When it comes to convenience, banking via the drive-up window and ATM is so 20th century. The latest solution for a time-crunched society is banking on the go via smartphone app and SMS.
SMS stands for short message service, also known as texting. Text banking offers conveniences similar to those available via other types of mobile communication without requiring a smartphone. It allows you to stay in touch with your bank -- with services like checking your account balance, viewing recent transactions, finding the nearest ATM or receiving overdrawal warnings -- anywhere that you can use a cellular device. These services are usually free, although you'll have to enroll in your bank's texting or mobile program, and your regular text messaging charges will apply.
But are these services safe to use? For your protection, text messages from your bank will identify your accounts only by their last four digits or by the nicknames you give them. And your account will be set up to accept commands only from the phone numbers you register.
However, just as the infamous Willie Horton reputedly said that he robbed banks because that's where the money was, cybercrooks are finding that there's money in SMS-based banking. To understand why, you have to know a bit about how SMS works. Cellular phone calls and text messages are transmitted via radio channels from your phone to local antenna towers. When you send a text, your phone shoots a short (160-character maximum), unencrypted blip of information along a common radio channel called a control channel. This is also the channel that your phone connects to every time it checks for a tower in range or receives a phone call. Because texts are unencrypted, and because control channels are shared by all phones in range of the tower, it's relatively easy for thieves to pluck information from them -- though no information sent over the radio waves of a cellular network is 100 percent safe.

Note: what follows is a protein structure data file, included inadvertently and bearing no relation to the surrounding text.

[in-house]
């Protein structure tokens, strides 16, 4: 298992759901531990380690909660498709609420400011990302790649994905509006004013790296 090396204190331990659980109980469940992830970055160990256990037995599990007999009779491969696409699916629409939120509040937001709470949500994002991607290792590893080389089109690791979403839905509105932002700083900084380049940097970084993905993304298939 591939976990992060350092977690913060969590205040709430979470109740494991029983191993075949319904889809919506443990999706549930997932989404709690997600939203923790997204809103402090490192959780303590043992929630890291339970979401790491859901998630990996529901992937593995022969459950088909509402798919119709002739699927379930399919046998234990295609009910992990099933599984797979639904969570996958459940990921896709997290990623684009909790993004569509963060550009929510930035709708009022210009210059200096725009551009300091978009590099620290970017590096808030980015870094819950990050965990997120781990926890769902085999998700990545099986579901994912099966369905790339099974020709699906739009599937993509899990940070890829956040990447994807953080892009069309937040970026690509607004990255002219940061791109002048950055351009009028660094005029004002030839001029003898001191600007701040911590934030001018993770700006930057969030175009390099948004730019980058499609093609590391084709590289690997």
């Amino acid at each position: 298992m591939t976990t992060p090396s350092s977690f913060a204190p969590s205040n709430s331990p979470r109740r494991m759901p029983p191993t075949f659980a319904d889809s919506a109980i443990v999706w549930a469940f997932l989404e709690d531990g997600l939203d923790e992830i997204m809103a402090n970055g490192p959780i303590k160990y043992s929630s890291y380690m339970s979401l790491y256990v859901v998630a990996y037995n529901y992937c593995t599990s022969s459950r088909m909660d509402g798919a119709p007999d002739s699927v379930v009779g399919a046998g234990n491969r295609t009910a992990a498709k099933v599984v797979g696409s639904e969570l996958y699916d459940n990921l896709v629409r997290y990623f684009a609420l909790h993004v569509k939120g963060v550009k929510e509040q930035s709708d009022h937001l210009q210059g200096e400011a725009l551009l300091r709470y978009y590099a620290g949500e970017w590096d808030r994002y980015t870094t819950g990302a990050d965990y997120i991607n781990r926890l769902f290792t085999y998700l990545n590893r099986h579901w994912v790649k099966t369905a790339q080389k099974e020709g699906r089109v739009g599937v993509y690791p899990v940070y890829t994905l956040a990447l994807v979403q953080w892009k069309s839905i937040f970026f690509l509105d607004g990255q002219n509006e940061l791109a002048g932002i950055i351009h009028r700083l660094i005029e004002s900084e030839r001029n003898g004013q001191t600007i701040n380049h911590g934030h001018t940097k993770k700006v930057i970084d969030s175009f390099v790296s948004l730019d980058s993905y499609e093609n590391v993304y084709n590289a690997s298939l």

You can protect yourself from SMS security risks by following a few simple guidelines:
- Never send your full bank account number (or any other private information, like your password or PIN) via text message.
- Check text messages for your bank's unique short code, the "return address" phone number that identifies official messages. Don't respond to messages that claim to be your bank but come from different or unlisted numbers.
- Delete texts from your bank after reading them to keep information about your account out of the wrong hands in case your phone is stolen.
- Report a lost or stolen phone to the bank and your wireless carrier.
If you're careful about what information you send and receive, communicating with your bank via text message is mostly safe. Just remember that when you put important financial information on your phone, you're turning it into a secondary wallet: Take every precaution with a phone you use for banking that you would with your wallet.